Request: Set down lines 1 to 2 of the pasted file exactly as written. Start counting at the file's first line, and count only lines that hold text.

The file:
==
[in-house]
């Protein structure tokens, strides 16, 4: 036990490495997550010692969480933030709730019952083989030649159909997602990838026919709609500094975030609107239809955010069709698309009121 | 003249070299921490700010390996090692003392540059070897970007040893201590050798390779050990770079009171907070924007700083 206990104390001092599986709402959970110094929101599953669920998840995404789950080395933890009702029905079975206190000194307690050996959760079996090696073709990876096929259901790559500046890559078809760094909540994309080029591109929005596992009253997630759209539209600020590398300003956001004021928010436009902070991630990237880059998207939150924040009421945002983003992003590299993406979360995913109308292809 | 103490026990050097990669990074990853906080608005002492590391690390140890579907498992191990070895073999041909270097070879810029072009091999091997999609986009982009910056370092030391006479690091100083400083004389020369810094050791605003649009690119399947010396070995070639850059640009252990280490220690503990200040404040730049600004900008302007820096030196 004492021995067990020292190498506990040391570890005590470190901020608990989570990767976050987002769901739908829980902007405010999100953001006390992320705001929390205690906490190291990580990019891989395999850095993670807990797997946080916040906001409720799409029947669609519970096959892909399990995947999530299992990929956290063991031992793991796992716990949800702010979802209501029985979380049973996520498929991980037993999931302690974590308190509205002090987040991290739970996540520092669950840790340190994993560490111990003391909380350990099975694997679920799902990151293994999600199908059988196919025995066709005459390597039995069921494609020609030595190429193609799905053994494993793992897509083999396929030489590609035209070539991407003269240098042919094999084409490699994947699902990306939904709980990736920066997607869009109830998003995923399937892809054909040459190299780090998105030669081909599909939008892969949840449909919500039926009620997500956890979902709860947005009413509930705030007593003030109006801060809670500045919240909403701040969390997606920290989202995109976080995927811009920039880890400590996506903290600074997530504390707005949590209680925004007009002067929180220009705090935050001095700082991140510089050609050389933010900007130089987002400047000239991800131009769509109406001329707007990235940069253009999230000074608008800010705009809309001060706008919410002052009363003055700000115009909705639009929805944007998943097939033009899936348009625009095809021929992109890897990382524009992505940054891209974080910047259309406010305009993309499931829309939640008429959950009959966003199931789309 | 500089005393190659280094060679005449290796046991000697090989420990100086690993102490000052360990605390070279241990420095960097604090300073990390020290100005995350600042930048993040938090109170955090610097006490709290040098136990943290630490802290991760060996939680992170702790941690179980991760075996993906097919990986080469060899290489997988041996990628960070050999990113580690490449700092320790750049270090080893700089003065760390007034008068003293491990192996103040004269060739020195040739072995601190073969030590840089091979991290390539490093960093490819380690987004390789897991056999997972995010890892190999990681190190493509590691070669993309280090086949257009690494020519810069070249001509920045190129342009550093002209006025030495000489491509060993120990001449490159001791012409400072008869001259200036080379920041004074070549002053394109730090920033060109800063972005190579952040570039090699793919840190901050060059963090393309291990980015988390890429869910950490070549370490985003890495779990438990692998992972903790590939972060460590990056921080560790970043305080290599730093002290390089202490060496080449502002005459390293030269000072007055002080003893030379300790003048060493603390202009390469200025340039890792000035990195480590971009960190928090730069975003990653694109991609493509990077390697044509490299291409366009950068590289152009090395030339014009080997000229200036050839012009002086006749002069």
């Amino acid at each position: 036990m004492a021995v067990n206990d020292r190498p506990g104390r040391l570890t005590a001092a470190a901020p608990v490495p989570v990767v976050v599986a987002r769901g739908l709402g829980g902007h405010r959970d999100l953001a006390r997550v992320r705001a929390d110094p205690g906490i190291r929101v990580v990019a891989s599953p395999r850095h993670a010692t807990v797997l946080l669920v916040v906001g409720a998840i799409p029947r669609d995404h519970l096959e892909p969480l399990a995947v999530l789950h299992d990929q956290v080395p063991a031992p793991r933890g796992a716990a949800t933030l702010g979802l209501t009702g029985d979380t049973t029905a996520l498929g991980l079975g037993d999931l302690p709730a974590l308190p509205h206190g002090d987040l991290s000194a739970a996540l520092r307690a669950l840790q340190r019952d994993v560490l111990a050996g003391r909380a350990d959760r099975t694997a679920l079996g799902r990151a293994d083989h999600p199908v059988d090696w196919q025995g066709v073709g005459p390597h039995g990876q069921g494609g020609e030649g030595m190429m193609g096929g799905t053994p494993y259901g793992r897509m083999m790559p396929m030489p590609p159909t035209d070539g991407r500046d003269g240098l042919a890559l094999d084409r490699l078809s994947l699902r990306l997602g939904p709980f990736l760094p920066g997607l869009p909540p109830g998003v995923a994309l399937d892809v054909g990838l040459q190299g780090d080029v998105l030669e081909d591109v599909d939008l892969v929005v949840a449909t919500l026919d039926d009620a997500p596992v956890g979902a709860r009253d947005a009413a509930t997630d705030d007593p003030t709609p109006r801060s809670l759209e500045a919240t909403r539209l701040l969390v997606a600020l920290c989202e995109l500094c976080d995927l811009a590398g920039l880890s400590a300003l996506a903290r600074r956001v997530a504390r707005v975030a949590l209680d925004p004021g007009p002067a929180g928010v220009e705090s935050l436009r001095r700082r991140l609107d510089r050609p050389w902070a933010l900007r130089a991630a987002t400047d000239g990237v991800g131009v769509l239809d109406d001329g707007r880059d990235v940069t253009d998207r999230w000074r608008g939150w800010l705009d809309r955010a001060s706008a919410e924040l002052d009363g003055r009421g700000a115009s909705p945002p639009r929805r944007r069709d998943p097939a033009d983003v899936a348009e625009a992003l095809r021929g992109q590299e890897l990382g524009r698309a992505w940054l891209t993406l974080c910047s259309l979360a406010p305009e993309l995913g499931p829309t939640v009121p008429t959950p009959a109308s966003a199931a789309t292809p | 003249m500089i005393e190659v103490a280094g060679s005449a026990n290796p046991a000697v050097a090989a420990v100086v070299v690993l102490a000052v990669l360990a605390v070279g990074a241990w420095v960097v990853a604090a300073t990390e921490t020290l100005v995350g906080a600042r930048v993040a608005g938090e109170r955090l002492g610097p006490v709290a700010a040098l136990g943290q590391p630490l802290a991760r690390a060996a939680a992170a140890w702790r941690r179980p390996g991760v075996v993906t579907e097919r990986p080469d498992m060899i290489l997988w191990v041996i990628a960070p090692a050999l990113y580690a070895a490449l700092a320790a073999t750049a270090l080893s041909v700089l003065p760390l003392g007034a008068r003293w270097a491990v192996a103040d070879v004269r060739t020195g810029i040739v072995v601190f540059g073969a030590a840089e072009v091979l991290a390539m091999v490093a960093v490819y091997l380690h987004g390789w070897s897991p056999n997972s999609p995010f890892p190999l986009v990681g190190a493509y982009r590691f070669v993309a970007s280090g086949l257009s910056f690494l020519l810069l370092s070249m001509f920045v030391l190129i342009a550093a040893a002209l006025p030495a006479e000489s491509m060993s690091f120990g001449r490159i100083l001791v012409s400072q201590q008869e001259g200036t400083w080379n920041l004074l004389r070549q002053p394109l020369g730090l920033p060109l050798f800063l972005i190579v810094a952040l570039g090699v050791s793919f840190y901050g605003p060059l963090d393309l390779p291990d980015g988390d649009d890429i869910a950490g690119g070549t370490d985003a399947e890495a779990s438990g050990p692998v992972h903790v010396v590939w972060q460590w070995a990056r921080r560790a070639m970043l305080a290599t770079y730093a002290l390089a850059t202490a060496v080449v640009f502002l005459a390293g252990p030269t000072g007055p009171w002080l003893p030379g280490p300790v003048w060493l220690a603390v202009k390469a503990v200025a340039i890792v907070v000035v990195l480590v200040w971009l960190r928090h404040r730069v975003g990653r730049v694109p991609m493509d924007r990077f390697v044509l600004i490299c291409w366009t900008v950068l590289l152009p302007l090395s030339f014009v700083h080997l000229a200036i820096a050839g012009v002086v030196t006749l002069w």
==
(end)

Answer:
[in-house]
């Protein structure tokens, strides 16, 4: 036990490495997550010692969480933030709730019952083989030649159909997602990838026919709609500094975030609107239809955010069709698309009121 | 003249070299921490700010390996090692003392540059070897970007040893201590050798390779050990770079009171907070924007700083 206990104390001092599986709402959970110094929101599953669920998840995404789950080395933890009702029905079975206190000194307690050996959760079996090696073709990876096929259901790559500046890559078809760094909540994309080029591109929005596992009253997630759209539209600020590398300003956001004021928010436009902070991630990237880059998207939150924040009421945002983003992003590299993406979360995913109308292809 | 103490026990050097990669990074990853906080608005002492590391690390140890579907498992191990070895073999041909270097070879810029072009091999091997999609986009982009910056370092030391006479690091100083400083004389020369810094050791605003649009690119399947010396070995070639850059640009252990280490220690503990200040404040730049600004900008302007820096030196 004492021995067990020292190498506990040391570890005590470190901020608990989570990767976050987002769901739908829980902007405010999100953001006390992320705001929390205690906490190291990580990019891989395999850095993670807990797997946080916040906001409720799409029947669609519970096959892909399990995947999530299992990929956290063991031992793991796992716990949800702010979802209501029985979380049973996520498929991980037993999931302690974590308190509205002090987040991290739970996540520092669950840790340190994993560490111990003391909380350990099975694997679920799902990151293994999600199908059988196919025995066709005459390597039995069921494609020609030595190429193609799905053994494993793992897509083999396929030489590609035209070539991407003269240098042919094999084409490699994947699902990306939904709980990736920066997607869009109830998003995923399937892809054909040459190299780090998105030669081909599909939008892969949840449909919500039926009620997500956890979902709860947005009413509930705030007593003030109006801060809670500045919240909403701040969390997606920290989202995109976080995927811009920039880890400590996506903290600074997530504390707005949590209680925004007009002067929180220009705090935050001095700082991140510089050609050389933010900007130089987002400047000239991800131009769509109406001329707007990235940069253009999230000074608008800010705009809309001060706008919410002052009363003055700000115009909705639009929805944007998943097939033009899936348009625009095809021929992109890897990382524009992505940054891209974080910047259309406010305009993309499931829309939640008429959950009959966003199931789309 | 500089005393190659280094060679005449290796046991000697090989420990100086690993102490000052360990605390070279241990420095960097604090300073990390020290100005995350600042930048993040938090109170955090610097006490709290040098136990943290630490802290991760060996939680992170702790941690179980991760075996993906097919990986080469060899290489997988041996990628960070050999990113580690490449700092320790750049270090080893700089003065760390007034008068003293491990192996103040004269060739020195040739072995601190073969030590840089091979991290390539490093960093490819380690987004390789897991056999997972995010890892190999990681190190493509590691070669993309280090086949257009690494020519810069070249001509920045190129342009550093002209006025030495000489491509060993120990001449490159001791012409400072008869001259200036080379920041004074070549002053394109730090920033060109800063972005190579952040570039090699793919840190901050060059963090393309291990980015988390890429869910950490070549370490985003890495779990438990692998992972903790590939972060460590990056921080560790970043305080290599730093002290390089202490060496080449502002005459390293030269000072007055002080003893030379300790003048060493603390202009390469200025340039890792000035990195480590971009960190928090730069975003990653694109991609493509990077390697044509490299291409366009950068590289152009090395030339014009080997000229200036050839012009002086006749002069």